RSS (Really Simple Syndication)

Salvador Aragón. Professor. Instituto de Empresa

21 March 2006

Recently, RSS or Really Simple Syndication has become a common vehicle for the distribution of continuously updated content on the Web. A source of content for blogs and online news services, RSS has experienced explosive growth.

What is RSS?

RSS is a method of describing for Web users the content available for distribution or syndication by an online editor. RSS is the acronym for Really Simple Syndication, although in the past, it was referred to as Rich Site Summary or RDF Site Summary.

From a technological point of view, RSS can be defined as an Extensible Mark-up Language or an XML application initially developed by Netscape.

RSS focuses on the syndication of content. Syndication is a process by which part of a web site is made available for use by other users. In its simplest form, syndication implies only licensing content for use, although in its most common form today it provides feeds built with RSS, which enables users to see an updated list of the content of the websites that include these feeds.

How does it work?

A website seeking to syndicate part of its content—such as article titles--to a newspaper or a blog, describes the content by posting a RSS document. The document is then registered in RSS editor directories. Finally, any user with an RSS aggregation and reading programme (e.g. Bloglines) and with a number of Web browsers can read this regularly distributed content.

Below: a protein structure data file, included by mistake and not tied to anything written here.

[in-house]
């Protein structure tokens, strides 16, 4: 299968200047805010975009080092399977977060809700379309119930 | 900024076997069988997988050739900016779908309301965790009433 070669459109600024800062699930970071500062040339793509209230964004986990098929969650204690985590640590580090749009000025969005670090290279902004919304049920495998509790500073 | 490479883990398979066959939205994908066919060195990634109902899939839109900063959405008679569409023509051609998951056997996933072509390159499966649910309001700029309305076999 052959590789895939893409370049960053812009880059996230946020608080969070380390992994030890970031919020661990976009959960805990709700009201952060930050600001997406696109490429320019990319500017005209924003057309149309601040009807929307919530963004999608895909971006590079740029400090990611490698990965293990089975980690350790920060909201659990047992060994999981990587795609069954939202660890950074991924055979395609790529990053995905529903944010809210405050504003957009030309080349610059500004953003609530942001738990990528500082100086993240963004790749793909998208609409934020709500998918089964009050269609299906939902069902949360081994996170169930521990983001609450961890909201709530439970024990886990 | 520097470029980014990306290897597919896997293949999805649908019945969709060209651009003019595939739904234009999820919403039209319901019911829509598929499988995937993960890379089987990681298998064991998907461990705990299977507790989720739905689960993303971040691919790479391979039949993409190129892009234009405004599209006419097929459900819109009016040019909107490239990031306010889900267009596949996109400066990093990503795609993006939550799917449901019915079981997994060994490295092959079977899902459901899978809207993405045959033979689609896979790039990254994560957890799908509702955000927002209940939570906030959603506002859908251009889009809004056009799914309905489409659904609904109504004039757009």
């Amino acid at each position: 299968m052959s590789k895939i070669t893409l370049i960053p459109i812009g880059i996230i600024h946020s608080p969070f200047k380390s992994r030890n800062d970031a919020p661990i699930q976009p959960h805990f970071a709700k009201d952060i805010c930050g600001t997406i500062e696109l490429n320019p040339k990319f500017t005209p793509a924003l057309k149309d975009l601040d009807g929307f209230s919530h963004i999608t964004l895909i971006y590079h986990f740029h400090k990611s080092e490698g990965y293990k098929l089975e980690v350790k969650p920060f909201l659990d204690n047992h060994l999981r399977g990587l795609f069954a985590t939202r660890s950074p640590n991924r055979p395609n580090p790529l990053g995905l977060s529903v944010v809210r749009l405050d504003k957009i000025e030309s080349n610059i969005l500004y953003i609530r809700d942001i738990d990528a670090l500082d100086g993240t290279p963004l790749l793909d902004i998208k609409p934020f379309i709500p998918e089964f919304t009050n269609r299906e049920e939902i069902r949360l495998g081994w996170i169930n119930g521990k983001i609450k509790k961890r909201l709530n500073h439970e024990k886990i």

RSS is not the only format used for the syndication of Web content. Since 2003, ATOM has been a very serious alternative to RSS, supported by the IETF (Internet Engineering Task Force) or by Google, which uses different platforms to syndicate the content of its services, such as G-mail, Google News or its blog platform: Blooger.

This capacity for automatically providing continuously updated content has led to the rapid growth in the use of RSS on online news services and, more recently, blogs. Two figures can give an idea of this growth; in August 2004, the number of feeds published was 644,000; a year later, the figure had increased to 13 million, a growth factor of 20.


The prospects for RSS growth depends on two inter-related trends: The increase in the type of Web content eligible for syndication and the support it gets from the large industry players.

The future growth of RSS depends in large part on the support it receives from multi-media content. Pod-casting (the syndication of audio content linked to Apple’s iPod platform) is merely an initial step being followed by video (vodcasting) and which is spreading to new platforms (palm-casting).

In a more traditional sense, the future of RSS seems to be increasingly associated with Microsoft. In December 2005 this company announced its intention to use RSS as a basic technology for syndication with Internet Explorer and its e-mail client Outlook.


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